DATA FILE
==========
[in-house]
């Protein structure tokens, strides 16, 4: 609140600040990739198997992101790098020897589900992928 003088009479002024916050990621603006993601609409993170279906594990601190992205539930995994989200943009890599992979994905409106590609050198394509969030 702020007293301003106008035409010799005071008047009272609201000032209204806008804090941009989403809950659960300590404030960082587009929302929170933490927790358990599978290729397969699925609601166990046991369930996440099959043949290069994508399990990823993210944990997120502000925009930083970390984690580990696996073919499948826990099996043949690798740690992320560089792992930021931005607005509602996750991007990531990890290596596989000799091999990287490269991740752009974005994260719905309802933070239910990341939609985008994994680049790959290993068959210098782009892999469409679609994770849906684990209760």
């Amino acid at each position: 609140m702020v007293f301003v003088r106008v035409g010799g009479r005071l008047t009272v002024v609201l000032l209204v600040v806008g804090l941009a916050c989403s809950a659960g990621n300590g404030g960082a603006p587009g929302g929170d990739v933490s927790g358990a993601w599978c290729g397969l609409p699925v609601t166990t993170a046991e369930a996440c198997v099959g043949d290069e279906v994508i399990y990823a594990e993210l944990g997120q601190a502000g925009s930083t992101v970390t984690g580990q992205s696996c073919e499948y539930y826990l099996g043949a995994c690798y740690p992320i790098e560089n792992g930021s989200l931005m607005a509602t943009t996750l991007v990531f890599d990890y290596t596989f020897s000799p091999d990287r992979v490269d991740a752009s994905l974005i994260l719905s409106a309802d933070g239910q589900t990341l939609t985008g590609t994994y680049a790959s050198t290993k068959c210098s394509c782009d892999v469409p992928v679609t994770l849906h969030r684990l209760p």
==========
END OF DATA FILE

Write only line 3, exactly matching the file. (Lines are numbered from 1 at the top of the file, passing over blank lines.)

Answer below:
């Amino acid at each position: 609140m702020v007293f301003v003088r106008v035409g010799g009479r005071l008047t009272v002024v609201l000032l209204v600040v806008g804090l941009a916050c989403s809950a659960g990621n300590g404030g960082a603006p587009g929302g929170d990739v933490s927790g358990a993601w599978c290729g397969l609409p699925v609601t166990t993170a046991e369930a996440c198997v099959g043949d290069e279906v994508i399990y990823a594990e993210l944990g997120q601190a502000g925009s930083t992101v970390t984690g580990q992205s696996c073919e499948y539930y826990l099996g043949a995994c690798y740690p992320i790098e560089n792992g930021s989200l931005m607005a509602t943009t996750l991007v990531f890599d990890y290596t596989f020897s000799p091999d990287r992979v490269d991740a752009s994905l974005i994260l719905s409106a309802d933070g239910q589900t990341l939609t985008g590609t994994y680049a790959s050198t290993k068959c210098s394509c782009d892999v469409p992928v679609t994770l849906h969030r684990l209760p």